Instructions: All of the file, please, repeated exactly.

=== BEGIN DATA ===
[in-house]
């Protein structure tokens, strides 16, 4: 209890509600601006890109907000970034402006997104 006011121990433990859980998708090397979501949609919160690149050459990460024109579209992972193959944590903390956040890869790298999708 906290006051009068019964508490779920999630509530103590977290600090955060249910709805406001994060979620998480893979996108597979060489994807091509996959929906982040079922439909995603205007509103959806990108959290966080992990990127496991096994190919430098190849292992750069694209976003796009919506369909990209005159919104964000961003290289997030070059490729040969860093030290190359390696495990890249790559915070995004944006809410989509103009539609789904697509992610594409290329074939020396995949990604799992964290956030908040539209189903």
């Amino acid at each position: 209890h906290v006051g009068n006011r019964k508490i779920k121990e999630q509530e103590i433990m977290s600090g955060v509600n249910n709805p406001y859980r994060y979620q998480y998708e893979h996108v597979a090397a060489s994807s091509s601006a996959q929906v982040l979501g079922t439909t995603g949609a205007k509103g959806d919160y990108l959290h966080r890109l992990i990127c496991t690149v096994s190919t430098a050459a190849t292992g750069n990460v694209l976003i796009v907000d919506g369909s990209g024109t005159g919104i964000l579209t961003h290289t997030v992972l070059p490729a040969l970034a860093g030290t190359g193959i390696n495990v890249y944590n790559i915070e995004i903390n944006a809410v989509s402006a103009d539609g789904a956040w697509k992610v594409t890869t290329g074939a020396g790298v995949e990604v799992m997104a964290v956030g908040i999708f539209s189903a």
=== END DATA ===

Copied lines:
[in-house]
């Protein structure tokens, strides 16, 4: 209890509600601006890109907000970034402006997104 006011121990433990859980998708090397979501949609919160690149050459990460024109579209992972193959944590903390956040890869790298999708 906290006051009068019964508490779920999630509530103590977290600090955060249910709805406001994060979620998480893979996108597979060489994807091509996959929906982040079922439909995603205007509103959806990108959290966080992990990127496991096994190919430098190849292992750069694209976003796009919506369909990209005159919104964000961003290289997030070059490729040969860093030290190359390696495990890249790559915070995004944006809410989509103009539609789904697509992610594409290329074939020396995949990604799992964290956030908040539209189903």
């Amino acid at each position: 209890h906290v006051g009068n006011r019964k508490i779920k121990e999630q509530e103590i433990m977290s600090g955060v509600n249910n709805p406001y859980r994060y979620q998480y998708e893979h996108v597979a090397a060489s994807s091509s601006a996959q929906v982040l979501g079922t439909t995603g949609a205007k509103g959806d919160y990108l959290h966080r890109l992990i990127c496991t690149v096994s190919t430098a050459a190849t292992g750069n990460v694209l976003i796009v907000d919506g369909s990209g024109t005159g919104i964000l579209t961003h290289t997030v992972l070059p490729a040969l970034a860093g030290t190359g193959i390696n495990v890249y944590n790559i915070e995004i903390n944006a809410v989509s402006a103009d539609g789904a956040w697509k992610v594409t890869t290329g074939a020396g790298v995949e990604v799992m997104a964290v956030g908040i999708f539209s189903a």